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Thursday, 27 March 2014

Canon reaches 250 million digital cameras milestone

Canon is celebrating a camera-manufacturing milestone. The combined production of their compact digital and interchangeable-lens digital cameras surpassed 250 million units on January 31, 2014.

Canon has been manufacturing cameras since it was founded in 1937. The company started producing and marketing digital cameras in the mid-1990s. In 1995, when film cameras were still the norm, Canon launched its first digital camera, the professional-model EOS DCS 3 digital SLR camera (jointly developed with Eastman Kodak and also sold under the Kodak brand).

At the time, compact cameras were leading the digital shift within the camera industry. In 1996, Canon announced its market entry with the introduction of the digital PowerShot 600.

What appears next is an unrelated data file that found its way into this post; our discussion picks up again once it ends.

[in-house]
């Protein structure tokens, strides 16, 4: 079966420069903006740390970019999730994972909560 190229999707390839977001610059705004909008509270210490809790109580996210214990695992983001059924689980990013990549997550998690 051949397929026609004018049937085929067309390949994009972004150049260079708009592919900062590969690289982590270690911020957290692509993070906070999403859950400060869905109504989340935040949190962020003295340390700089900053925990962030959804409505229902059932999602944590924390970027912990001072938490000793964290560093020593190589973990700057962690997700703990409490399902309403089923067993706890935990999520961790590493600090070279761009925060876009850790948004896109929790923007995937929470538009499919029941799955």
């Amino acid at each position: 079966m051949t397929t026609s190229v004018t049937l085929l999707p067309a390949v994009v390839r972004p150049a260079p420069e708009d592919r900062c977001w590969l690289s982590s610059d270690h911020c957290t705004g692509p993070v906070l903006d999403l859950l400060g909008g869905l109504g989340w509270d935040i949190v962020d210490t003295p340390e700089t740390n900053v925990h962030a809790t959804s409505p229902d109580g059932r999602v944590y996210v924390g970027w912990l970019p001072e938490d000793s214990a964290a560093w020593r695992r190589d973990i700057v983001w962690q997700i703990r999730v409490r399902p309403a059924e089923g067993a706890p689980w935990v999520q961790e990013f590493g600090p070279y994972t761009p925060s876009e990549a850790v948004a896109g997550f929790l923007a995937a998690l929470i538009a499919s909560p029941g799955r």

As for interchangeable-lens digital cameras, while the market in the mid-1990s had consisted primarily of professional models, with the start of the 2000s the segment rapidly took off. In 2000, Canon launched the EOS D30 to satisfy the needs of a wider user base, from advanced photo enthusiasts to professional users. In 2003, Canon again led the market with the introduction of the entry-level-model EOS 300D (Digital Rebel in North America, KISS Digital in Japan), which set the stage for dramatic expansion of the market.

Since that time, Canon has successively launched innovative products that capitalize on the their strengths in CMOS sensors, image processors and EF lenses, such as the professional-model EOS-1 series and EOS 5D series targeting advanced-amateur users, as well as the compact camera system (CSC) EOS M series. As a result, in 2005, production of Canon interchangeable-lens digital cameras reached 25 million units and, in February 2014, surpassed 70 million units.

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